Atendees at the Mision in the Convento on the Plaza. Valley Daily Post photo
Las Posadas Begins Nine Day “Novena” At Plaza de Española Misión Convento
By ROBERT A. NARANJO
Plaza Misión Convento – Las Posadas began the nine-day “novena” (prayer vigil) Dec. 15 with prayers, songs, musicians, food, and a feeling of joy and gladness to experience something so profoundly beautiful in all definitions of the word. This occurred all over New Mexico and one staging was in downtown Española.
The “actors” and musicians that were at the Plaza de Española Misión Convento for the first day of Las Posadas are from La Iglesia de Santa Cruz de la Cañada. And in attendance too, was Sister Angie Gonzales whom is largely credited with reviving the event at Santa Cruz over 3O years ago event goers said. One gentleman there to see Las Posadas said to, “…make sure to give Jerry Torres credit, too, for helping start up Las Posadas in Santa Cruz with Sister Angie.”
Actors for the Posadas. Valley Daily Post photo
A Christmas favorite for many northern New Mexicans, Las Posadas is the reenactment of Mary and Joseph’s search and struggle to find “posada” or loosely translated, “a place to stay,” after the Roman Emperor Augustus called for everyone to report to Bethlehem for a census and to pay their taxes over 2 thousand years ago.
Most northern New Mexicans have an idea what the Posadas are about and although it is a religious and culturally significant event for Hispanic Catholics worldwide, it is a charming staging of the struggle that Mary and Joseph went through to find “room at the inn.”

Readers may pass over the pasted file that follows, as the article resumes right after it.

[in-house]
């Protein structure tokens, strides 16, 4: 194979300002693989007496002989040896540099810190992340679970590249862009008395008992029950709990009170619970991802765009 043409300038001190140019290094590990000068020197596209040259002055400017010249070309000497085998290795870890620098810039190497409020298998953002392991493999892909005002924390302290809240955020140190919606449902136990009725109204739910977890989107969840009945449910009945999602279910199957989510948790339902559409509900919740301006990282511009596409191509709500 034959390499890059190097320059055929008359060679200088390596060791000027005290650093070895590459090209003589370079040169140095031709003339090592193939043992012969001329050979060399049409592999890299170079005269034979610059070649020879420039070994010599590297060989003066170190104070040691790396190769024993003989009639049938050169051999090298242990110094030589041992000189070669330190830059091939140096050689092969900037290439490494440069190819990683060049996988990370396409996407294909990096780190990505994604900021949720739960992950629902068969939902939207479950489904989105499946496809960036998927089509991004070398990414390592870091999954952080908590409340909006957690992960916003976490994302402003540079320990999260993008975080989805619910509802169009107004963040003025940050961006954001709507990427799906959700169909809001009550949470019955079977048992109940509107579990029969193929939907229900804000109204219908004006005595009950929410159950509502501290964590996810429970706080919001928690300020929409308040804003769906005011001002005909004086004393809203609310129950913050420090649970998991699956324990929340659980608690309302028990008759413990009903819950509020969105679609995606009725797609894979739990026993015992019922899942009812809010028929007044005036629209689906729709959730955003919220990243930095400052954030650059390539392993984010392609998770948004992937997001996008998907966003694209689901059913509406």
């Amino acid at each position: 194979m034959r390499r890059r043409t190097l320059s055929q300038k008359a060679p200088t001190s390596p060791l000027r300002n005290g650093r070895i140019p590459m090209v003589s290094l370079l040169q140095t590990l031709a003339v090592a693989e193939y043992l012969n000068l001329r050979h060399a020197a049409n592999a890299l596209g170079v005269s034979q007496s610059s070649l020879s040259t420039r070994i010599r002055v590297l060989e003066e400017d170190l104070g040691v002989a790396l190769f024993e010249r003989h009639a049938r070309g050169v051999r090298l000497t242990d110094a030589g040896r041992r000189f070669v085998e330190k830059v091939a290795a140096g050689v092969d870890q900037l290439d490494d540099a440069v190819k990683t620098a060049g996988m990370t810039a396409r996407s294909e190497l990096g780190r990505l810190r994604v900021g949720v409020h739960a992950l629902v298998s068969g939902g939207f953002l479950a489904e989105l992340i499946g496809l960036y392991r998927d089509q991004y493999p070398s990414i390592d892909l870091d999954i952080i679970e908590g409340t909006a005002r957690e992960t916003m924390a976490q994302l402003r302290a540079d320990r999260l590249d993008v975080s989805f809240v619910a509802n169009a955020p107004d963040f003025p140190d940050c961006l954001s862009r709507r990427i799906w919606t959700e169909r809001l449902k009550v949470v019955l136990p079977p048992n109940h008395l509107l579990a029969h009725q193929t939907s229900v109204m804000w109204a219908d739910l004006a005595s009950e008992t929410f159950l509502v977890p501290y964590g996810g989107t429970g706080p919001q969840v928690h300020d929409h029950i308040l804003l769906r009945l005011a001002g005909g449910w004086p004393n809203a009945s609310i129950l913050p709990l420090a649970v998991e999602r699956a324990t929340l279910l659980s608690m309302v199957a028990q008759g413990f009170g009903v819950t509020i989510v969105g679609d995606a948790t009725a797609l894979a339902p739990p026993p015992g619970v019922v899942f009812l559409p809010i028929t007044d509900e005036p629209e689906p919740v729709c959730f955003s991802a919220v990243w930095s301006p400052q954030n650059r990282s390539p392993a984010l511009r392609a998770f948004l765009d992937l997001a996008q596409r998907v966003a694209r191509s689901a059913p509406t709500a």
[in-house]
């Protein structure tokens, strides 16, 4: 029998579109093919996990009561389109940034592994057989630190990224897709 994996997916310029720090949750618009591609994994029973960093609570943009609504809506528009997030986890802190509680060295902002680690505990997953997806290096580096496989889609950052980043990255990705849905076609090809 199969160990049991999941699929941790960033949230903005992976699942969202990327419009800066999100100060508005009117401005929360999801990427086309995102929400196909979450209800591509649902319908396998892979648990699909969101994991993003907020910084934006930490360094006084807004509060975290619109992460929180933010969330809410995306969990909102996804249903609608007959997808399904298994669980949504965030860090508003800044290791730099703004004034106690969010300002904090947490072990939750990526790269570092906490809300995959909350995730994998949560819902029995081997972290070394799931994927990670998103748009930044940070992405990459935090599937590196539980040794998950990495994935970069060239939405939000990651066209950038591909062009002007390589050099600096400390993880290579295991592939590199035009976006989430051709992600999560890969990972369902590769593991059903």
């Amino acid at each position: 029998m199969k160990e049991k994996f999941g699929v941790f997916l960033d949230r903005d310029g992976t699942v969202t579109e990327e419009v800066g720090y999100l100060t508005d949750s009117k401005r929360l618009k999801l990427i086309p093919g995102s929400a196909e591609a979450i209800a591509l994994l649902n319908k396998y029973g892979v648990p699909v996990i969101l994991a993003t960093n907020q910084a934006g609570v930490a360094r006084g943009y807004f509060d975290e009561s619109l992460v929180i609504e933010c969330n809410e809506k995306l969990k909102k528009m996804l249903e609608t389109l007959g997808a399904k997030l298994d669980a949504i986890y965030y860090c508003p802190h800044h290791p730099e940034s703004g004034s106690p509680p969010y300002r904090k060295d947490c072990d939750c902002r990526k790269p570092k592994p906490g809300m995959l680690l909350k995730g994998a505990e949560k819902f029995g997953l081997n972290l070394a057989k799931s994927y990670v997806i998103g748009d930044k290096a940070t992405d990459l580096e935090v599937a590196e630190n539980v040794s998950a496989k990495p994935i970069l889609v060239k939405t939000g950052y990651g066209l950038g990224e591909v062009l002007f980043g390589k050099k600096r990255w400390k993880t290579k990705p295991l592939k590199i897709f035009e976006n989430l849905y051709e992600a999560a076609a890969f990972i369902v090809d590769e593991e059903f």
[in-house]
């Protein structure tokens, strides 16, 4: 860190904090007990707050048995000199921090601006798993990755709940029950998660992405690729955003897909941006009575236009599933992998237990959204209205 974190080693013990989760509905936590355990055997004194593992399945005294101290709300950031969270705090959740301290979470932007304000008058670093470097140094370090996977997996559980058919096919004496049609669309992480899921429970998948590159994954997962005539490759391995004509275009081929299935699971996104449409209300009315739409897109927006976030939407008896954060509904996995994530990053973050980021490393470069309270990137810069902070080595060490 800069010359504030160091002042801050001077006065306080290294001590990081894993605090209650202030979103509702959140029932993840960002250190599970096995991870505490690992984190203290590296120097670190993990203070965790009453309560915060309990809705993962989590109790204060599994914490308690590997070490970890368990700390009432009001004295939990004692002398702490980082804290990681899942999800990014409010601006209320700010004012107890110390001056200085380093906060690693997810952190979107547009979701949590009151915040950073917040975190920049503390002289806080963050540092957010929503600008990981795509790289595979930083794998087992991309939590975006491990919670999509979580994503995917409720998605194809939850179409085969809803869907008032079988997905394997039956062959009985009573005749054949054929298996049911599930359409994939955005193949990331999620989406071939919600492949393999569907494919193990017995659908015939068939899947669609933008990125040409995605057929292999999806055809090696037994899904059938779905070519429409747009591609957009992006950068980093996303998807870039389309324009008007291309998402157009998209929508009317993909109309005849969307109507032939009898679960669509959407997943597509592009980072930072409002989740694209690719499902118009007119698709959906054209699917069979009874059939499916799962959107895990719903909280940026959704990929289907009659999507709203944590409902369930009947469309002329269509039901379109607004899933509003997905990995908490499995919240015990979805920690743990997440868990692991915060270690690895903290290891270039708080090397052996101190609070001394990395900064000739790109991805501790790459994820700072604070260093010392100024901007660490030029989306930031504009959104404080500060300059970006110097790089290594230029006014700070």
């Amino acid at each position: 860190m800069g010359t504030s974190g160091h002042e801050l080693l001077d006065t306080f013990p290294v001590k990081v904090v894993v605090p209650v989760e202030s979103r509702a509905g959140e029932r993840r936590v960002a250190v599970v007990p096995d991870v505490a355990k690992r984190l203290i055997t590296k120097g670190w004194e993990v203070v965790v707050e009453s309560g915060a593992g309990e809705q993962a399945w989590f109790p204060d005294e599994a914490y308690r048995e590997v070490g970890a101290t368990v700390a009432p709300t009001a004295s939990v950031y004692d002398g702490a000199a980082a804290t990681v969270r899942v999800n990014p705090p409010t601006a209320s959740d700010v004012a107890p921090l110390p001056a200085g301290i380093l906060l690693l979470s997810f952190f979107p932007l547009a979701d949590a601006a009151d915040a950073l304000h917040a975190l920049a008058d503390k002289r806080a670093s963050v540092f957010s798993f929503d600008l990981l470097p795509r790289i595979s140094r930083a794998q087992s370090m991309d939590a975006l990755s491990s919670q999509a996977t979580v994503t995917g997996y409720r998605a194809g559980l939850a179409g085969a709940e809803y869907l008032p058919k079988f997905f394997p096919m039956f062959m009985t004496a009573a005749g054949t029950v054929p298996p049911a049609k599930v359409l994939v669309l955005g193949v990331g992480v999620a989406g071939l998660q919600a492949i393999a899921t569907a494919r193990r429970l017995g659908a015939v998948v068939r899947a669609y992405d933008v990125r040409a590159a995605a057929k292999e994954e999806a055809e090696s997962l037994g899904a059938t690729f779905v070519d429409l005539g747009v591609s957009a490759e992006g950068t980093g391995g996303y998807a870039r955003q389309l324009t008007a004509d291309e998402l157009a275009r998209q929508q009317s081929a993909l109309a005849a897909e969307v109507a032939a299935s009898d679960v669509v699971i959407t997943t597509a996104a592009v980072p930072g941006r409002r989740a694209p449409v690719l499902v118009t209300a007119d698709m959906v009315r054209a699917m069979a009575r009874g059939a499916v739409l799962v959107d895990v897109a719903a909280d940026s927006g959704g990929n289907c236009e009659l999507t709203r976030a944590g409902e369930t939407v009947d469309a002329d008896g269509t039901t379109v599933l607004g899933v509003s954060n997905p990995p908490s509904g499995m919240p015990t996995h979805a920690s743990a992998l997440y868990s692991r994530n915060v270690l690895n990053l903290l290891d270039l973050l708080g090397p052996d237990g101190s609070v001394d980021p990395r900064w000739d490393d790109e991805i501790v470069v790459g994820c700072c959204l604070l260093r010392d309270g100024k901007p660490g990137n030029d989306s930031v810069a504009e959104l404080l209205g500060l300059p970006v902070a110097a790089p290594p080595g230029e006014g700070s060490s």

According to historians, Las Posadas came to northern New Mexico with the Spanish over 4OO years ago when Gov. Don Juan de Oñate led several hundred Spanish setters of several ethnicities to establish the first capital and seat of government in what is now the U.S. In addition to Las Posadas, the Spanish brought other religious and cultural institutions still found in New Mexico, for example, “Los Penitentes” the lay brotherhood dedicated to the passion of Jesus Christ and, of course, the Catholic Church.
There was a good size crowd at the Plaza Misión Convento to see Las Posadas and the entire complex was adorned with decorations inside and out. The farolitos, placed strategically outside the Misión and Convento, were breathtaking as they flickered and glowed softly in the cold New Mexico night.
Mayor Alice Lucero addressed the audience and gave credit to Sister Angie for helping keep Las Posadas alive in the area, and to the musicians for their beautiful music, to Councilor and Mayor Pro Tem, Peter Valdez, whom was responsible for the farolitos, and she also thanked everyone for attending. She invited everyone to stay and enjoy a meal that is a tradition with Las Posadas. The Posadas are a northern New Mexico Christmas tradition that is a must see for anyone who has not been to one.
The end of the nine-day Las Posadas Novena will be held Dec. 23 at Marion Hall at La Iglesia de Santa Cruz at 6 p.m. where the same group will celebrate Mary and Joseph’s success in finding posada with the help of a kindly innkeeper that had no room at his inn but allowed the use of his barn where Baby Jesus was born.